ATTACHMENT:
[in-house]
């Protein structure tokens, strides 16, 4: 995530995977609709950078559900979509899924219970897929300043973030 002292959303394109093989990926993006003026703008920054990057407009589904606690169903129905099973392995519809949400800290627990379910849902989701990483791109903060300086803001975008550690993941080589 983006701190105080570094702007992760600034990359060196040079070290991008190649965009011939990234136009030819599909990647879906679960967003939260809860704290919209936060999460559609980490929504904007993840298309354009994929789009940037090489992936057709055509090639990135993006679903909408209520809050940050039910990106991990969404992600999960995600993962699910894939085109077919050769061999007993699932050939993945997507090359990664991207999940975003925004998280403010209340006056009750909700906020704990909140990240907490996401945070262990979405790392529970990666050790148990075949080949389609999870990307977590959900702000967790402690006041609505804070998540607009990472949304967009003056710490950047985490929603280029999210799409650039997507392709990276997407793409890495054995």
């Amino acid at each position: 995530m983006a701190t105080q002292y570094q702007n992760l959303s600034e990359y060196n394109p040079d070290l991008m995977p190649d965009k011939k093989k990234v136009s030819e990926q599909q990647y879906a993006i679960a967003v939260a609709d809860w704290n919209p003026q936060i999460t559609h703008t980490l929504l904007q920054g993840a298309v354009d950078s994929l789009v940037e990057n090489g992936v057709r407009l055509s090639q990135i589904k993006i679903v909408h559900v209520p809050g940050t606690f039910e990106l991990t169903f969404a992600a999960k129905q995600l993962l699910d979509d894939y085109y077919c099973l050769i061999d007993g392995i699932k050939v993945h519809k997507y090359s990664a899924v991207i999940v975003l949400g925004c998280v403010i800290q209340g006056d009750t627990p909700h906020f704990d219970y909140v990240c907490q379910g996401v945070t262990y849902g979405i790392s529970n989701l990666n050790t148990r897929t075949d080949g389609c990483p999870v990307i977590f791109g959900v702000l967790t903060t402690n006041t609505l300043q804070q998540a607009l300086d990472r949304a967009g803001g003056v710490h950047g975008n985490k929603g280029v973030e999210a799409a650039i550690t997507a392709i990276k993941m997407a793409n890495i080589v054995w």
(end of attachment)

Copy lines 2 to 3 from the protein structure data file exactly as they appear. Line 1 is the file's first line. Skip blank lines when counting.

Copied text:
């Protein structure tokens, strides 16, 4: 995530995977609709950078559900979509899924219970897929300043973030 002292959303394109093989990926993006003026703008920054990057407009589904606690169903129905099973392995519809949400800290627990379910849902989701990483791109903060300086803001975008550690993941080589 983006701190105080570094702007992760600034990359060196040079070290991008190649965009011939990234136009030819599909990647879906679960967003939260809860704290919209936060999460559609980490929504904007993840298309354009994929789009940037090489992936057709055509090639990135993006679903909408209520809050940050039910990106991990969404992600999960995600993962699910894939085109077919050769061999007993699932050939993945997507090359990664991207999940975003925004998280403010209340006056009750909700906020704990909140990240907490996401945070262990979405790392529970990666050790148990075949080949389609999870990307977590959900702000967790402690006041609505804070998540607009990472949304967009003056710490950047985490929603280029999210799409650039997507392709990276997407793409890495054995």
């Amino acid at each position: 995530m983006a701190t105080q002292y570094q702007n992760l959303s600034e990359y060196n394109p040079d070290l991008m995977p190649d965009k011939k093989k990234v136009s030819e990926q599909q990647y879906a993006i679960a967003v939260a609709d809860w704290n919209p003026q936060i999460t559609h703008t980490l929504l904007q920054g993840a298309v354009d950078s994929l789009v940037e990057n090489g992936v057709r407009l055509s090639q990135i589904k993006i679903v909408h559900v209520p809050g940050t606690f039910e990106l991990t169903f969404a992600a999960k129905q995600l993962l699910d979509d894939y085109y077919c099973l050769i061999d007993g392995i699932k050939v993945h519809k997507y090359s990664a899924v991207i999940v975003l949400g925004c998280v403010i800290q209340g006056d009750t627990p909700h906020f704990d219970y909140v990240c907490q379910g996401v945070t262990y849902g979405i790392s529970n989701l990666n050790t148990r897929t075949d080949g389609c990483p999870v990307i977590f791109g959900v702000l967790t903060t402690n006041t609505l300043q804070q998540a607009l300086d990472r949304a967009g803001g003056v710490h950047g975008n985490k929603g280029v973030e999210a799409a650039i550690t997507a392709i990276k993941m997407a793409n890495i080589v054995w």